The Week on Wall Street
The shortened week, which began with a powerful two-day rally of trading, was enough to drive the markets into another week of substantial gains.
FACT OF THE WEEK
On September 17, 2020, the General Assembly publicly declared that the Global Day of Parents United Nations (UN) observance would be celebrated on June 1 each year to honor parents and their commitment to children worldwide. The day is celebrated with thanks and the opportunity to appreciate all parental figures for a vital role in promoting purposeful parenting.
The Dow Jones Industrial Average rose 3.75%, while the S&P 500 advanced 3.01%. The Nasdaq Composite Index climbed 1.77% for the week. The MSCI EAFE Index, which tracks developed stock markets overseas, gained 6.18%.
Returning from Memorial Day weekend, stocks surged on rising optimism over economic re-opening, declines in new infections, and progress in the development of a vaccine.
Stocks continued their March higher, lifted by signs that the White House and Congress may be working together to assemble another stimulus package. But the momentum lost steam, partly due to news of China’s vote to override Hong Kong’s autonomy. Comments by President Trump on the last day of trading eased concerns.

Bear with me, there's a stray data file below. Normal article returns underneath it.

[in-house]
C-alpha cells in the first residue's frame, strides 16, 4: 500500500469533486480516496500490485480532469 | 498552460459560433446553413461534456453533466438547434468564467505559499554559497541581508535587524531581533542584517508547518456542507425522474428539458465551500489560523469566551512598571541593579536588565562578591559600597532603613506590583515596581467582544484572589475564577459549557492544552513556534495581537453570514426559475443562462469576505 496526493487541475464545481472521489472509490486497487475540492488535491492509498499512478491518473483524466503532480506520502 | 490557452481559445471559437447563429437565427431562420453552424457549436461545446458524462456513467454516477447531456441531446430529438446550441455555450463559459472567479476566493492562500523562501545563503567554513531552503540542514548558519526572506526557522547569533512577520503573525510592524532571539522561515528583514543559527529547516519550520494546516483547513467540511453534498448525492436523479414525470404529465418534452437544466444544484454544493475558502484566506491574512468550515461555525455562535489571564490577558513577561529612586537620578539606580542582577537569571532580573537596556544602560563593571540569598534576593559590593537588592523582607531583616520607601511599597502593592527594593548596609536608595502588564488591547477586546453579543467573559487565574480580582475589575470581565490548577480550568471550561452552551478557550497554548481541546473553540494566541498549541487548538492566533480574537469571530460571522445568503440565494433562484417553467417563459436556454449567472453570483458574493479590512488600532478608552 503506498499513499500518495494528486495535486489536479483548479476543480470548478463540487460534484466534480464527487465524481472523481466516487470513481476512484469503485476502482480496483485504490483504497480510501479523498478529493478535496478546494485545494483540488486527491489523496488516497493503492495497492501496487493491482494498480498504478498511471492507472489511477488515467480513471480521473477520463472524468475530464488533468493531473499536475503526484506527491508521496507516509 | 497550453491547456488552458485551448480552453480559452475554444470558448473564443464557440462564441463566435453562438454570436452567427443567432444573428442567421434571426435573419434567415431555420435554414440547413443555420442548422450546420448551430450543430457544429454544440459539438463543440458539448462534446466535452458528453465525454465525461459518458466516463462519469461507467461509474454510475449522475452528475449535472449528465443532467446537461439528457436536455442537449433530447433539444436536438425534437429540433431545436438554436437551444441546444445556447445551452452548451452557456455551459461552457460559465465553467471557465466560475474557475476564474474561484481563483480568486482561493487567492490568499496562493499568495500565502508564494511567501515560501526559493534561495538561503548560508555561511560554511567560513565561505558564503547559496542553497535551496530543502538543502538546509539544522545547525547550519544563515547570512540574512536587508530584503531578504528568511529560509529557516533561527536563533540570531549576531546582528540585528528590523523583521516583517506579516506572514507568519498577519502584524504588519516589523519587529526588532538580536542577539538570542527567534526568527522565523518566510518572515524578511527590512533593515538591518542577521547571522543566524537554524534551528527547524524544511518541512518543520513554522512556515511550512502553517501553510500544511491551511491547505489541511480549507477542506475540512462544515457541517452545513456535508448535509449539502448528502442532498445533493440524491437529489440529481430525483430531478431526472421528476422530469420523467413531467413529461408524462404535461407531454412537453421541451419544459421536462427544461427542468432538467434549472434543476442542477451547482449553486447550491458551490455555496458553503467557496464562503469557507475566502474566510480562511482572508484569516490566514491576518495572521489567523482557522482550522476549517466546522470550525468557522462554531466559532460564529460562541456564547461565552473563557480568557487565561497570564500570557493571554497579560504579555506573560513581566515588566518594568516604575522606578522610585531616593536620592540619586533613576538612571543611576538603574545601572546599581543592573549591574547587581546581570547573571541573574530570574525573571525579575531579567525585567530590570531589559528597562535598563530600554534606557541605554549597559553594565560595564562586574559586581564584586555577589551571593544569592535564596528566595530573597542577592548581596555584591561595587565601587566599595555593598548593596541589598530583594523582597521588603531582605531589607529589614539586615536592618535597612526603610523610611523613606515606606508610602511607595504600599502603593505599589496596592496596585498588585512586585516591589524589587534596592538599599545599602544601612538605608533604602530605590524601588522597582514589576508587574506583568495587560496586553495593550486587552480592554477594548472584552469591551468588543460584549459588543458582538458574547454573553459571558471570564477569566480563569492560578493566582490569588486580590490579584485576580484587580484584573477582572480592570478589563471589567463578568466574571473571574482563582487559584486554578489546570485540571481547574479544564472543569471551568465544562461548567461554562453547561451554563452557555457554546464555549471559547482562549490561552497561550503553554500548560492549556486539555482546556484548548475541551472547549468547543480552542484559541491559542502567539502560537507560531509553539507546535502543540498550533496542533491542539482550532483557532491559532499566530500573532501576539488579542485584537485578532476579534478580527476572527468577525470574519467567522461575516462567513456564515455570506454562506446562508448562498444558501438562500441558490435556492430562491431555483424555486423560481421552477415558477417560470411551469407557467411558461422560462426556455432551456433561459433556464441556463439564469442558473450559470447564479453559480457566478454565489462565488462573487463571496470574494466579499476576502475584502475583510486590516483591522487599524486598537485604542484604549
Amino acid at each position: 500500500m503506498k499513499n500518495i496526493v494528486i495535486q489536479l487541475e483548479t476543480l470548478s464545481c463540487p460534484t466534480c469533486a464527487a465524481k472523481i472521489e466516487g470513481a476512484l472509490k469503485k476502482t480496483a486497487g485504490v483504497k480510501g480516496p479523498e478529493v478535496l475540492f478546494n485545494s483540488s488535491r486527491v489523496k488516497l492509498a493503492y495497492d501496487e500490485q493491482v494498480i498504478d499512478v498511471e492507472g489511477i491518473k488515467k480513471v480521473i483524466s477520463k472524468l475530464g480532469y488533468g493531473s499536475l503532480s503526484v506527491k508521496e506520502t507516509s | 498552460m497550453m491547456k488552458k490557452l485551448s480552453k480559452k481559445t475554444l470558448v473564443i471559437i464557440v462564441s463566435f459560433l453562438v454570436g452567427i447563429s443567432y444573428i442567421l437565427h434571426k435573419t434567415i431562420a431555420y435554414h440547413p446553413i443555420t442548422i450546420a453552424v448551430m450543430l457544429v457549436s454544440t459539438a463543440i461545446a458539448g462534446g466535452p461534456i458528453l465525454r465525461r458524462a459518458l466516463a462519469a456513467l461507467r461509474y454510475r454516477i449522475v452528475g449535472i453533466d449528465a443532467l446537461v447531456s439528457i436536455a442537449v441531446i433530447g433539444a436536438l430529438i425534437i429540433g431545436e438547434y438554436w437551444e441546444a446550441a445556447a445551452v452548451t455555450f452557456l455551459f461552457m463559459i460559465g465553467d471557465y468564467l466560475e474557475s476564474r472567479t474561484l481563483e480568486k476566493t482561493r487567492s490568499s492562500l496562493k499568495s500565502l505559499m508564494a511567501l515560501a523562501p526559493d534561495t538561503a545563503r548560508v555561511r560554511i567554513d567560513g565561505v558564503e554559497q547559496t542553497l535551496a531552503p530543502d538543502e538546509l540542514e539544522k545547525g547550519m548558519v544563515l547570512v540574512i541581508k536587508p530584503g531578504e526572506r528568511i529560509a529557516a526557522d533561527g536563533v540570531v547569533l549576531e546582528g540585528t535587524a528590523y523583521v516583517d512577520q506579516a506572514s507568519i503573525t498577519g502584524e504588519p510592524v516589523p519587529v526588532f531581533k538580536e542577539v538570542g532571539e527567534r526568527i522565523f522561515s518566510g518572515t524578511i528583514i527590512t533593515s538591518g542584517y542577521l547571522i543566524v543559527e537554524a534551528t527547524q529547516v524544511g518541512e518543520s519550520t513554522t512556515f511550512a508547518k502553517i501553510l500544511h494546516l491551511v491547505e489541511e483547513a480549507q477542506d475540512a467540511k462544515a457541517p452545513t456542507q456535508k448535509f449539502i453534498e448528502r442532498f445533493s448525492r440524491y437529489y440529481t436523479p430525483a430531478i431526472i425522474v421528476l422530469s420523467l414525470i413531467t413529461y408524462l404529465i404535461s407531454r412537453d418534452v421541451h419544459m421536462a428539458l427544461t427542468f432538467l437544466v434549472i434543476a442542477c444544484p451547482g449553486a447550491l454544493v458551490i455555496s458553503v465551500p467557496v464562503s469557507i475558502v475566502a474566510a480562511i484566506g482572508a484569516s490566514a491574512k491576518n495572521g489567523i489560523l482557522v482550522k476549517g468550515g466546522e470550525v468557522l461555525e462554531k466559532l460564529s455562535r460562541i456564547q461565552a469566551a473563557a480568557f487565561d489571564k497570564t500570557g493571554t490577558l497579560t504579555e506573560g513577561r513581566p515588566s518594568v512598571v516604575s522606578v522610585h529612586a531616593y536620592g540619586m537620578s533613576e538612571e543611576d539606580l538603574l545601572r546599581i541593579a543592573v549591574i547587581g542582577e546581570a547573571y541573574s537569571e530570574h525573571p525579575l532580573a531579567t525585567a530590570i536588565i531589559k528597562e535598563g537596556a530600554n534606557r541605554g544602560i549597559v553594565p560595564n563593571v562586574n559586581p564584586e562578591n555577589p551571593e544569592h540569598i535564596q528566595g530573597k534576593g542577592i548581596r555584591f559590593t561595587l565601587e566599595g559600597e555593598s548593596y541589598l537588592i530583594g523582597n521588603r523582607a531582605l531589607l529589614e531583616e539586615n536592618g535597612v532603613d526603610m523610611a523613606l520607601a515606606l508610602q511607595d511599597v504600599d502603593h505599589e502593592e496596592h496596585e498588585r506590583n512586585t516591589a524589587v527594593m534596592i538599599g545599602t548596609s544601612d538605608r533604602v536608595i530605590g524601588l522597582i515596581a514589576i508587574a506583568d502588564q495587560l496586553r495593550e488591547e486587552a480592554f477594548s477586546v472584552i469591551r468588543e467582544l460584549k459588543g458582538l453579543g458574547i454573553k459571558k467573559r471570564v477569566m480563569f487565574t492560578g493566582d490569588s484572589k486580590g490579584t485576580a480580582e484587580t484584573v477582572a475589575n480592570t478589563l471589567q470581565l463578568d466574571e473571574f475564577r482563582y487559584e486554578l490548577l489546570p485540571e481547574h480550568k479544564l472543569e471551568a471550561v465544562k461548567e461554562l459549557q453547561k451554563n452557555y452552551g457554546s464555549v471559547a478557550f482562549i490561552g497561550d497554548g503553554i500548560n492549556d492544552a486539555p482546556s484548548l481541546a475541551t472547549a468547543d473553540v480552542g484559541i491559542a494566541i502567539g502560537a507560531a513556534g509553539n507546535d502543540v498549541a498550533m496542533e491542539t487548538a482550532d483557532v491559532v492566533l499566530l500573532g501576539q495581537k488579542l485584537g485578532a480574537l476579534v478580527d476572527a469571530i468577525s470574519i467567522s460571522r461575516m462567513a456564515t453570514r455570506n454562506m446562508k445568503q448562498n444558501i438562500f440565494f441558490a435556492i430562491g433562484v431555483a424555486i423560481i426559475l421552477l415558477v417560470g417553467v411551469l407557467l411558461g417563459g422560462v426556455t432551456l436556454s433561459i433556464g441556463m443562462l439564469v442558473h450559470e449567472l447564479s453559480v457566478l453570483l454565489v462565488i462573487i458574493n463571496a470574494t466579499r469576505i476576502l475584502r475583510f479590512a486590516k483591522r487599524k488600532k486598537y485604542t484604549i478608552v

Rotation in Leadership
The low performance in March saw needed recovery by large-cap growth stocks, especially the mega-cap technology names. However, this week saw new sectors leading the market higher, notably the financials and industrials, while the technology and health care sectors lagged.
This leadership rotation is being referred to by some market commentators as the “re-opening trade.” If these sectors are to remain, leaders may hinge on a steady economic recovery and escape the possible second wave of COVID-19 infections.
FINANCIAL STRATEGY OF THE WEEK
WHEN LIFE INSURANCE BECOMES TAXABLE
The 2010 Census report found that the highest growth rate for men and women within the age of 85-94 years saw a 22% increase for women, while the men had the fastest growth rate of 50.3%. If the life expectancy rate grows, there may be potential unexpected tax consequences. Here’s why.
Many older life insurance policies mature at a specific age, typically 95 or 100. If the insured individual attains that age, the policy owner may receive the cash value payout in place of a death benefit payment.
This payout may become taxable as ordinary income on the amount that exceeds the policy owner’s cost basis or the sum of after-tax premiums. The after-tax amount would become part of the policy owner’s estate and may be subject to further taxation upon the policy owner’s death.
If an irrevocable trust owns a policy, the trust is responsible for any tax owed, though the proceeds would not become part of the insured’s estate if the insured had no incidents of ownership.
Avoiding the Taxable Risk
This taxable risk may be avoidable through a maturity extension rider, which allows the policy to continue until the death of the insured. Many newer life policies come with a higher maturity age or an indefinite period.
As always, please contact my office with any questions or financial concerns you may have.